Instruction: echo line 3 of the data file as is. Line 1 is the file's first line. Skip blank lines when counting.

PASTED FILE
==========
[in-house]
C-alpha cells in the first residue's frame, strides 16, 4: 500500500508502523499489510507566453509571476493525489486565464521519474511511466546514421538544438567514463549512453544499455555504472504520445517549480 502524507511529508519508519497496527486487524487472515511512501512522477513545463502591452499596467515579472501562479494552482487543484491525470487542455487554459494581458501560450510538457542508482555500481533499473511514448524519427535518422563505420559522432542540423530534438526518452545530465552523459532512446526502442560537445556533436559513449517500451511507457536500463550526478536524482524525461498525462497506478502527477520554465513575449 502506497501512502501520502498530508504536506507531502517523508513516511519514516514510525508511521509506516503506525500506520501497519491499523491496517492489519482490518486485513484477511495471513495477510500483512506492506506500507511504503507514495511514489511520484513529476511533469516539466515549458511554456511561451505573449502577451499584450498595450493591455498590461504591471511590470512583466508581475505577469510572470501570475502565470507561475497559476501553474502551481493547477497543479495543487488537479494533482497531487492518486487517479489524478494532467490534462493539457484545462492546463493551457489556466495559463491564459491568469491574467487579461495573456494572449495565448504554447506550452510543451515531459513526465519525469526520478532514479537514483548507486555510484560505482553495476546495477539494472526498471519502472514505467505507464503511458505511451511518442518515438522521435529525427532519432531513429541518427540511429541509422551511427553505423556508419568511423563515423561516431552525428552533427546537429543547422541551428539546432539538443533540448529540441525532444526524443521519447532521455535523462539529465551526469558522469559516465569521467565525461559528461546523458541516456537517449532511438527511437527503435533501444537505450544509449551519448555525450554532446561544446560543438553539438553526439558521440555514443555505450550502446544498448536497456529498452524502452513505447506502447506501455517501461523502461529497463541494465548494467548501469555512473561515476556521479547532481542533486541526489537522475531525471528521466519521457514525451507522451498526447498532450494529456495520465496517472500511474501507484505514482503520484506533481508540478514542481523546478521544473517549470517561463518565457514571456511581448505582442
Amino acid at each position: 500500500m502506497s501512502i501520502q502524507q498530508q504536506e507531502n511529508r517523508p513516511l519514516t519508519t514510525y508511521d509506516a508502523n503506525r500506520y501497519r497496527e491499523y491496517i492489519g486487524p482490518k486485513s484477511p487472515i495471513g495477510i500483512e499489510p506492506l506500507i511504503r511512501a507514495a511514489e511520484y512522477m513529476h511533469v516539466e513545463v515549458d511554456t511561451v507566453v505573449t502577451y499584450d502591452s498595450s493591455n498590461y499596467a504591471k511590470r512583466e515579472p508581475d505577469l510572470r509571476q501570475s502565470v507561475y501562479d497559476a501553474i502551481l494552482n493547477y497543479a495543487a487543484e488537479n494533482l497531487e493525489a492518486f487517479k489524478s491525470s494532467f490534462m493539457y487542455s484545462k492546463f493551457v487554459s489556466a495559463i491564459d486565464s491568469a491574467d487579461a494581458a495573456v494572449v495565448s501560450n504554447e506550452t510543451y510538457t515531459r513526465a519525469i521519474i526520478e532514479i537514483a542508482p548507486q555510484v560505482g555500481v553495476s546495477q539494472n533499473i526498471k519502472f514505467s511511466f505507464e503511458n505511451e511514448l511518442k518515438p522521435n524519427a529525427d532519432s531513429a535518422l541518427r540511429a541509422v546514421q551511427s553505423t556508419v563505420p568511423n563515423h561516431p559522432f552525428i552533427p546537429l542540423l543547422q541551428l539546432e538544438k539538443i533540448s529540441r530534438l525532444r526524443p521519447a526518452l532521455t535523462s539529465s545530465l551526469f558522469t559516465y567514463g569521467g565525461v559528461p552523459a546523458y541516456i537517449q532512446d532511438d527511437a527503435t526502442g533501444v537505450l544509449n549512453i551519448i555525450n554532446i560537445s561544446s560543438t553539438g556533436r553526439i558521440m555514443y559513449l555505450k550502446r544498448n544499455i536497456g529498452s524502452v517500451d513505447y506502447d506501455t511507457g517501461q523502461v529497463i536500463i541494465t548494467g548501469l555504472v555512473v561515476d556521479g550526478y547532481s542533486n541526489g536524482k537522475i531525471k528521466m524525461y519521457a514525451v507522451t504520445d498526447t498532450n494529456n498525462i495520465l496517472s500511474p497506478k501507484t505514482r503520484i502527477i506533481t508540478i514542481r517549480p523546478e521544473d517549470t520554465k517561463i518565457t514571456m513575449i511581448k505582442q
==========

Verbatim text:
Amino acid at each position: 500500500m502506497s501512502i501520502q502524507q498530508q504536506e507531502n511529508r517523508p513516511l519514516t519508519t514510525y508511521d509506516a508502523n503506525r500506520y501497519r497496527e491499523y491496517i492489519g486487524p482490518k486485513s484477511p487472515i495471513g495477510i500483512e499489510p506492506l506500507i511504503r511512501a507514495a511514489e511520484y512522477m513529476h511533469v516539466e513545463v515549458d511554456t511561451v507566453v505573449t502577451y499584450d502591452s498595450s493591455n498590461y499596467a504591471k511590470r512583466e515579472p508581475d505577469l510572470r509571476q501570475s502565470v507561475y501562479d497559476a501553474i502551481l494552482n493547477y497543479a495543487a487543484e488537479n494533482l497531487e493525489a492518486f487517479k489524478s491525470s494532467f490534462m493539457y487542455s484545462k492546463f493551457v487554459s489556466a495559463i491564459d486565464s491568469a491574467d487579461a494581458a495573456v494572449v495565448s501560450n504554447e506550452t510543451y510538457t515531459r513526465a519525469i521519474i526520478e532514479i537514483a542508482p548507486q555510484v560505482g555500481v553495476s546495477q539494472n533499473i526498471k519502472f514505467s511511466f505507464e503511458n505511451e511514448l511518442k518515438p522521435n524519427a529525427d532519432s531513429a535518422l541518427r540511429a541509422v546514421q551511427s553505423t556508419v563505420p568511423n563515423h561516431p559522432f552525428i552533427p546537429l542540423l543547422q541551428l539546432e538544438k539538443i533540448s529540441r530534438l525532444r526524443p521519447a526518452l532521455t535523462s539529465s545530465l551526469f558522469t559516465y567514463g569521467g565525461v559528461p552523459a546523458y541516456i537517449q532512446d532511438d527511437a527503435t526502442g533501444v537505450l544509449n549512453i551519448i555525450n554532446i560537445s561544446s560543438t553539438g556533436r553526439i558521440m555514443y559513449l555505450k550502446r544498448n544499455i536497456g529498452s524502452v517500451d513505447y506502447d506501455t511507457g517501461q523502461v529497463i536500463i541494465t548494467g548501469l555504472v555512473v561515476d556521479g550526478y547532481s542533486n541526489g536524482k537522475i531525471k528521466m524525461y519521457a514525451v507522451t504520445d498526447t498532450n494529456n498525462i495520465l496517472s500511474p497506478k501507484t505514482r503520484i502527477i506533481t508540478i514542481r517549480p523546478e521544473d517549470t520554465k517561463i518565457t514571456m513575449i511581448k505582442q